The question specifies that we got #1.88xx10^23# #"dioxygen molecules"#...i.e. a molar quantity of...

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#(1.88xx10^23*"molecules")/(6.022xx10^23*"molecules"*mol^-1)=0.312*mol#...

But we gots with respect to sulfur, #(6.67*g)/(32.06*g*mol^-1)=0.208*mol#...

And a bit of arithmetic later, we establish that we got stoichiometric quantities of dioxygen, and sulfur….in the reaction we produce a mass of ………..

#0.208*molxx80.07*g*mol^-1=16.65*g#.

Note that when #"sulfur trioxide"# is made industrially (and this a very important commodity chemical), sulfur is oxidized to #SO_2#, and this is then oxidized up to #SO_3# with some catalysis...

#SO_2(g) + 1/2O_2(g) stackrel(V_2O_5)rarrSO_3(g)#

#SO_3(g) + H_2O(l) rarr underbrace(H_2SO_4(aq))_"sulfuric acid"#

The industrial sulfur cycle must be a dirty, smelly, unfriendly process. The process is undoubtedly necessary to support our civilization....

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Jacob T.
Jul 16, 2018

#n("SO"_3) =0.208 color(white)(l) mol#


Explanation:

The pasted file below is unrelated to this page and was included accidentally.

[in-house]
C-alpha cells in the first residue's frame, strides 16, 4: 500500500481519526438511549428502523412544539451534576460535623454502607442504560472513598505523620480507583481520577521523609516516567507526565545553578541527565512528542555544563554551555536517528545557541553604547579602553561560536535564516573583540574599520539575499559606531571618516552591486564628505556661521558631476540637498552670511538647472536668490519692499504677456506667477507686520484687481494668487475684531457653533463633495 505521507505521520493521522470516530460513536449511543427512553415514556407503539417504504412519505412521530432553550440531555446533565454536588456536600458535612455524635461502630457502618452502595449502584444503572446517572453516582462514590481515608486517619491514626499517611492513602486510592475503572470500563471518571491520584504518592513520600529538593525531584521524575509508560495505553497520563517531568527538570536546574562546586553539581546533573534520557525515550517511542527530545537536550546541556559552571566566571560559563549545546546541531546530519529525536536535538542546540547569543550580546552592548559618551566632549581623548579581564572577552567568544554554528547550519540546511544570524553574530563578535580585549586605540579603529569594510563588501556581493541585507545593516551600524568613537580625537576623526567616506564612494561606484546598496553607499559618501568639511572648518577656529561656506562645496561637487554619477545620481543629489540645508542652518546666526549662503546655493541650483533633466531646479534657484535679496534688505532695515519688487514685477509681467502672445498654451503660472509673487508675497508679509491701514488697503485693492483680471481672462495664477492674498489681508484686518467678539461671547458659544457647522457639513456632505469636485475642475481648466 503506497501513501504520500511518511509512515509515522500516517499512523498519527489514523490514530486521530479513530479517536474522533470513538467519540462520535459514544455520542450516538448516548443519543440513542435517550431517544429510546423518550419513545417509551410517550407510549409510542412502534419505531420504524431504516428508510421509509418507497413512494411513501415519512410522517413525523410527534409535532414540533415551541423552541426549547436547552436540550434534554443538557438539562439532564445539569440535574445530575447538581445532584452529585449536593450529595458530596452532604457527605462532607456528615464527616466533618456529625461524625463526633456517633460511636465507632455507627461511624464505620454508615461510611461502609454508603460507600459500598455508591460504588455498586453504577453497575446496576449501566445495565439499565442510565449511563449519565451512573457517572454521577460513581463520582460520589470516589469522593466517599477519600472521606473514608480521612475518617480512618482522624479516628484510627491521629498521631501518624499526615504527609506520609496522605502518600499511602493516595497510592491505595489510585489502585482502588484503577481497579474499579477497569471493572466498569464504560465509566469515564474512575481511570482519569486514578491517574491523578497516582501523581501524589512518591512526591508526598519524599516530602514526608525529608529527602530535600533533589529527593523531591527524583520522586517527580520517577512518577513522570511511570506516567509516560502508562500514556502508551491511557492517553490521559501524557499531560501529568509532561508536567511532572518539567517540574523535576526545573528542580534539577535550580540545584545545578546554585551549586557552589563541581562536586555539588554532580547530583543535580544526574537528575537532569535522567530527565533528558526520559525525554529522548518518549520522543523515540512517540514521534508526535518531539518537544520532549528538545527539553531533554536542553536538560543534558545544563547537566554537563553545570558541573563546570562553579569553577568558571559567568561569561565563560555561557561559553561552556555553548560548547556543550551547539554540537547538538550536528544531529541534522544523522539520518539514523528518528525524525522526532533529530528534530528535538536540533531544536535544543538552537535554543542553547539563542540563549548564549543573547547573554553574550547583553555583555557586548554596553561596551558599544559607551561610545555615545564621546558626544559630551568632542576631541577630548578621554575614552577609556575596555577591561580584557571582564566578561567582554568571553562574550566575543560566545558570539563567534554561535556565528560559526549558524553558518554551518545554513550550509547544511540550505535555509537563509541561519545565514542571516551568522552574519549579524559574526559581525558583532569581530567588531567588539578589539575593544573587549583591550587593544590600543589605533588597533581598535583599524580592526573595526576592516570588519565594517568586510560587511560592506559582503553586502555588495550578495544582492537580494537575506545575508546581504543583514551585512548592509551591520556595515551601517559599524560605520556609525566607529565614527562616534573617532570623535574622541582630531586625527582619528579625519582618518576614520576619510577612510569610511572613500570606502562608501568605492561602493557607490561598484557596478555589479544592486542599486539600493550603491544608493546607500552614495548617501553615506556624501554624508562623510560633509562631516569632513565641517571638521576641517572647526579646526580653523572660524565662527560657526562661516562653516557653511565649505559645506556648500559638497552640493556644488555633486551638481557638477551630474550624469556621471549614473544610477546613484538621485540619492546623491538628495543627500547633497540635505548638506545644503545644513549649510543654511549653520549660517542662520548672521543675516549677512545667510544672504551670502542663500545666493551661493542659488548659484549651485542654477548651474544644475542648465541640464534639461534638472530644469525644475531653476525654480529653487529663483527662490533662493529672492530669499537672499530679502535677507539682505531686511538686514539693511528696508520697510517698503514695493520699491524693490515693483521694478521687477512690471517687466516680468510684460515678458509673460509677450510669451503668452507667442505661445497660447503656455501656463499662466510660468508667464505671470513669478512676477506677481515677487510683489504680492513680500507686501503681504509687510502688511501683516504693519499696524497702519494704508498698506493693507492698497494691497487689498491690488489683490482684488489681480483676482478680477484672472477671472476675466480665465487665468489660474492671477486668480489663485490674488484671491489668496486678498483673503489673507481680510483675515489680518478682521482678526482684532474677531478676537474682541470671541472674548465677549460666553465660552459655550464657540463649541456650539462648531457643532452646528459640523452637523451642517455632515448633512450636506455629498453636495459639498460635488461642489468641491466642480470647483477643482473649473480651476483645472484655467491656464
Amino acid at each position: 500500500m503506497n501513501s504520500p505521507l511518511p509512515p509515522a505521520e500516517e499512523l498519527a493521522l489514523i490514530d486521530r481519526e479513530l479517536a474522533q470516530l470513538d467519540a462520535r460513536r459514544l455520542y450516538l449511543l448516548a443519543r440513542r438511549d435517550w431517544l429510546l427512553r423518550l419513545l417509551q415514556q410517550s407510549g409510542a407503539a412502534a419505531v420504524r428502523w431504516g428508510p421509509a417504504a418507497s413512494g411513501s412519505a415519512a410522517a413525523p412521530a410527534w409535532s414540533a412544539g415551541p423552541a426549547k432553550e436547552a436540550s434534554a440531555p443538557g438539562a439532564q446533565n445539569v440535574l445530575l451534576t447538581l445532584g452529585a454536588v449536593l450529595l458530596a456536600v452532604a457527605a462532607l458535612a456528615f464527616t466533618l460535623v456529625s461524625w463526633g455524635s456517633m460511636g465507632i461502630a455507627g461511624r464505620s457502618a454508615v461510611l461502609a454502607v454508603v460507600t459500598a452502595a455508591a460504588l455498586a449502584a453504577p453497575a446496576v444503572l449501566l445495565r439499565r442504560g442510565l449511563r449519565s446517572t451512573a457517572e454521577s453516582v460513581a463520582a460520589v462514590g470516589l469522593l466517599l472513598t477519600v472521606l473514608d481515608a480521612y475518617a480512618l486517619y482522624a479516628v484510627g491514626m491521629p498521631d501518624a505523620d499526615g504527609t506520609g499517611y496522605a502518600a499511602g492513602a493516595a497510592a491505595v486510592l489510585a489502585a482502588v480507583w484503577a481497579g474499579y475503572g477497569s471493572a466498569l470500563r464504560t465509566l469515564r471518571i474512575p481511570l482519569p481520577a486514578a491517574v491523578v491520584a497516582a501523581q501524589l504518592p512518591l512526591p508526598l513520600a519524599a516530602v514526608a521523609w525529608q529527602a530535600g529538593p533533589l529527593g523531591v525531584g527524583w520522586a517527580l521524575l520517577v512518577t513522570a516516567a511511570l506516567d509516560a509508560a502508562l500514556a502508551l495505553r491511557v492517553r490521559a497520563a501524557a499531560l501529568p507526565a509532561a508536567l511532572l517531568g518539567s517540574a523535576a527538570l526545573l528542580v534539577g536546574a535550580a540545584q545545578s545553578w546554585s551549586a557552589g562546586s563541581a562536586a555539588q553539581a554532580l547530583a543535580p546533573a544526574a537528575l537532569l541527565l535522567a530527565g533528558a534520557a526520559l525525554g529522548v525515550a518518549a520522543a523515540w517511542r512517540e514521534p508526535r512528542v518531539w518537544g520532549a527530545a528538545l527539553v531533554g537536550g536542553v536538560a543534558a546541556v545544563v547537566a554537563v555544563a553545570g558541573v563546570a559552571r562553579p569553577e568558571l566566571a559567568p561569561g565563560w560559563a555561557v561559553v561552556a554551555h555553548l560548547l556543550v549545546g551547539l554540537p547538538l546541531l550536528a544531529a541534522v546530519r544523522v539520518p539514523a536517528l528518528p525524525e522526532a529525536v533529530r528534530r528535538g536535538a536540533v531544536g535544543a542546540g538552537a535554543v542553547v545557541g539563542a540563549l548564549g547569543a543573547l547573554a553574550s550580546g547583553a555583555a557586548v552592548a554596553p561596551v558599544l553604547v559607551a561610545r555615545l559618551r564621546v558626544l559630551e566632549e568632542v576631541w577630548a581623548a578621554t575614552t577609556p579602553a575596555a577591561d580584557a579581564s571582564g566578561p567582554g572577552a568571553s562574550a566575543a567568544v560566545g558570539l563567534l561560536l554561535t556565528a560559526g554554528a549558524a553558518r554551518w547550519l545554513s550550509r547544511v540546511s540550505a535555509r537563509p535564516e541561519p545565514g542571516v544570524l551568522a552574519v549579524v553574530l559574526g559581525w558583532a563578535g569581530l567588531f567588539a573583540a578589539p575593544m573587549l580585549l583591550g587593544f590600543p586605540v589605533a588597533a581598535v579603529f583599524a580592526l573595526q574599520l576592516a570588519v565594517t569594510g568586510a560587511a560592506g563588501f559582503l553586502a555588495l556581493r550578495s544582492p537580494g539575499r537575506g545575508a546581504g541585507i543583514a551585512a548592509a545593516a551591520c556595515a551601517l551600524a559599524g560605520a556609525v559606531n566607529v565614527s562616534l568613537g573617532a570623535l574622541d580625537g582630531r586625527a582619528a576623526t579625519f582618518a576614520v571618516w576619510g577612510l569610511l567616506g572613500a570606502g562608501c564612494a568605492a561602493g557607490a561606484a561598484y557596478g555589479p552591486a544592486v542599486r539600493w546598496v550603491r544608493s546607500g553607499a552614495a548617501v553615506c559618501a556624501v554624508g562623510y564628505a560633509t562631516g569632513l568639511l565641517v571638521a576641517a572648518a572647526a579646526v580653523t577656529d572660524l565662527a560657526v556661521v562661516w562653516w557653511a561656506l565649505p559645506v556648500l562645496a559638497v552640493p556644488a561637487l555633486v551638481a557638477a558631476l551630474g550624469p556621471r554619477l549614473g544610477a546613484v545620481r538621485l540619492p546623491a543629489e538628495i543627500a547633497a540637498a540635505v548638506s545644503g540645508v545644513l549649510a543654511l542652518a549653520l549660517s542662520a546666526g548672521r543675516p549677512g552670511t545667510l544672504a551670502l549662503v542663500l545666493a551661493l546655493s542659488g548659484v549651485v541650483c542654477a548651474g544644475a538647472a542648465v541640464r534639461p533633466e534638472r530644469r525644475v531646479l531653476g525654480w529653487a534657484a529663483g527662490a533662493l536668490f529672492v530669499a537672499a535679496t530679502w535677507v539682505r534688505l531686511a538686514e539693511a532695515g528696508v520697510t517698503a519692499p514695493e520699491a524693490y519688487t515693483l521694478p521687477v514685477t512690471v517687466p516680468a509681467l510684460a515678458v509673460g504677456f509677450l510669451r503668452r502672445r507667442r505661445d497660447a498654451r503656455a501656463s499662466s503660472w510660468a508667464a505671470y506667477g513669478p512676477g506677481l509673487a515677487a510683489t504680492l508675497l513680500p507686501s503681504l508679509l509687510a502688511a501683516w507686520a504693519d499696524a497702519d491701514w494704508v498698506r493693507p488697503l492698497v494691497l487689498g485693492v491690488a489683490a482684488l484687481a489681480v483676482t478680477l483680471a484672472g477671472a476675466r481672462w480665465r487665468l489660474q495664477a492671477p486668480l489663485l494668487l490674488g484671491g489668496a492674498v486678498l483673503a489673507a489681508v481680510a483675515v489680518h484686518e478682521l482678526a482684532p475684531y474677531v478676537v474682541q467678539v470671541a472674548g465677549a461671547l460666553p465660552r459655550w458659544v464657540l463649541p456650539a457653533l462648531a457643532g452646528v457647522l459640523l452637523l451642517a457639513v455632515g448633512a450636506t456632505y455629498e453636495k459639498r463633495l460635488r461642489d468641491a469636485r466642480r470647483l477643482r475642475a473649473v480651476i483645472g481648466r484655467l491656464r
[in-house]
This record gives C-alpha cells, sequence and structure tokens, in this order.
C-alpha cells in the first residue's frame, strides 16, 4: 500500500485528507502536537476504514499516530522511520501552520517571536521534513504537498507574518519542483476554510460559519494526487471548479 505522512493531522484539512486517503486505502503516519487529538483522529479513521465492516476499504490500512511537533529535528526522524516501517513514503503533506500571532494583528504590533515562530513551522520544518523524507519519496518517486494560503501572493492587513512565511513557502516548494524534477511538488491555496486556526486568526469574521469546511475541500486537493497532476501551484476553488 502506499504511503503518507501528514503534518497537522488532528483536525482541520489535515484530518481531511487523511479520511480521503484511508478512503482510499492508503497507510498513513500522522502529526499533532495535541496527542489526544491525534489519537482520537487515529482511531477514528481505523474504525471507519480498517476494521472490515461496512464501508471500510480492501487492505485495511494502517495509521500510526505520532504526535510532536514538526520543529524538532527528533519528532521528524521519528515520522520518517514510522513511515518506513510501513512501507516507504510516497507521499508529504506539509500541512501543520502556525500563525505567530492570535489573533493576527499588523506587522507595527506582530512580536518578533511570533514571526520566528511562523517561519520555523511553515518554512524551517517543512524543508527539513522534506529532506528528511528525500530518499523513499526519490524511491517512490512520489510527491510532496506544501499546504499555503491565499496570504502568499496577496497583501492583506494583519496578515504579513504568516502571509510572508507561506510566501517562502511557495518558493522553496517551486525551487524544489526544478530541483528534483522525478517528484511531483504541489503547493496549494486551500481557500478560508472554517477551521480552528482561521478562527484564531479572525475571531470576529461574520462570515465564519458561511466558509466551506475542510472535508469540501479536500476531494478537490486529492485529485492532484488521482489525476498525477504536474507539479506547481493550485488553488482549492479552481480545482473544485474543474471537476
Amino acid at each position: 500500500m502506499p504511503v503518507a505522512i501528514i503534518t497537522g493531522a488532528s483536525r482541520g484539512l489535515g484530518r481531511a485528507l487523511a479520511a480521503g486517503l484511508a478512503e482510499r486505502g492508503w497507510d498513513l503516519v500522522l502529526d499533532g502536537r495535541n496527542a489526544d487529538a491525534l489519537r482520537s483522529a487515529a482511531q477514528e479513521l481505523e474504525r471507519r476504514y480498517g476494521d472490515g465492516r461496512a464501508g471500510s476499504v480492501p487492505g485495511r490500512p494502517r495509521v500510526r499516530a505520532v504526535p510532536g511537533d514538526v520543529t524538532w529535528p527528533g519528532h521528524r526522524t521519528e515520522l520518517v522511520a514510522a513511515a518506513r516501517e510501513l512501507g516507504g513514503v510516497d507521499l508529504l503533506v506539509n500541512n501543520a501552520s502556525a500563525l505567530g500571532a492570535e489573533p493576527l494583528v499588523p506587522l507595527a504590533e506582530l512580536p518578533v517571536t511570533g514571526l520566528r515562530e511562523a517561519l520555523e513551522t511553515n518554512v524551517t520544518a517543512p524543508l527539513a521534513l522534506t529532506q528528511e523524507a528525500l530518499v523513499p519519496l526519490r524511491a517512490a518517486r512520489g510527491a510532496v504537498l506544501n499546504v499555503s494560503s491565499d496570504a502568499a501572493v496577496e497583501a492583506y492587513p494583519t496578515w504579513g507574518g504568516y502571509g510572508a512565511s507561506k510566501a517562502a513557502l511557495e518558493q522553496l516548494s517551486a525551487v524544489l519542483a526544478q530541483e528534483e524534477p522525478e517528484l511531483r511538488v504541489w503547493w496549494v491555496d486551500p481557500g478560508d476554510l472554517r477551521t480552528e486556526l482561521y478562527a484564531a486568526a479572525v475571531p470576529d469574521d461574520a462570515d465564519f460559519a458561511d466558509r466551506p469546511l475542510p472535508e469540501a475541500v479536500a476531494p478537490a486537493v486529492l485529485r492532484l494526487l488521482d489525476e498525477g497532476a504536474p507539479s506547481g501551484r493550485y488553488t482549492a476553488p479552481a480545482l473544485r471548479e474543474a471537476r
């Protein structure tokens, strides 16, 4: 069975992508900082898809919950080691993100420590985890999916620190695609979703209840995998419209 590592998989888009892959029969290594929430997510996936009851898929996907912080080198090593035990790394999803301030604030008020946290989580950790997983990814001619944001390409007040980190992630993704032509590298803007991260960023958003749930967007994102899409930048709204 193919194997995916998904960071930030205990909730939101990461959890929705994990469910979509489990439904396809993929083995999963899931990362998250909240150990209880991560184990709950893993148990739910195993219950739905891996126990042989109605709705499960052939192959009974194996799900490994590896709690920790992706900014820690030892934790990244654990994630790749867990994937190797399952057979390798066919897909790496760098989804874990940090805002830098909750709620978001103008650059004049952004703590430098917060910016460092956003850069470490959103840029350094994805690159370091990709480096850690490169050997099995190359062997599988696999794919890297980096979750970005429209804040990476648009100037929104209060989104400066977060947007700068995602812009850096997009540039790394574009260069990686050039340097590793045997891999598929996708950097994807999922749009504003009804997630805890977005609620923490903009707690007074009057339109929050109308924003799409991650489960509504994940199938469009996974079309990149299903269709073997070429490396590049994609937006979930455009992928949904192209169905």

Numerical relationships between coefficients of the equation suggest the following conversion factors:

#(n("SO"_3))/(n("O"_2)) = 2/3##(n("SO"_3))/(n("S")) = 2/2 = 1#

From part A:

#n("O"_2) = (N("O"_2))/(N_A)#

Where #n("O"_2)# the number of moles of oxygen molecules available (in #mol#), #N("O"_2)# the corresponding number of oxygen molecules available (a large, typically unitless number), and #N_A# the Avogadro"s number.

#n("O"_2) = (1.88 xx 10^(23)) / (6.023 xx 10^(23) color(white)(l) mol^(-1)) = 0.312 color(white)(l) mol#

Apply the conversion factor between #n("SO"_3)# and #n("O"_2)#,

#n("SO"_3) = (n("SO"_3))/(n("O"_2)) * n("O"_2) ##color(white)(n("SO"_3)) = 2/3 * 0.312 color(white)(l) mol##color(white)(n("SO"_3)) = 0.208 color(white)(l) mol#

As a side note: in cases that the formula mass of sulfur, #"S"#, is available, calculating #n("S")# from #m("S")# and #M("S")# and thus #n("SO"_3)# given #n("SO"_3)//n("S") = 1# is expected to yield the same result.


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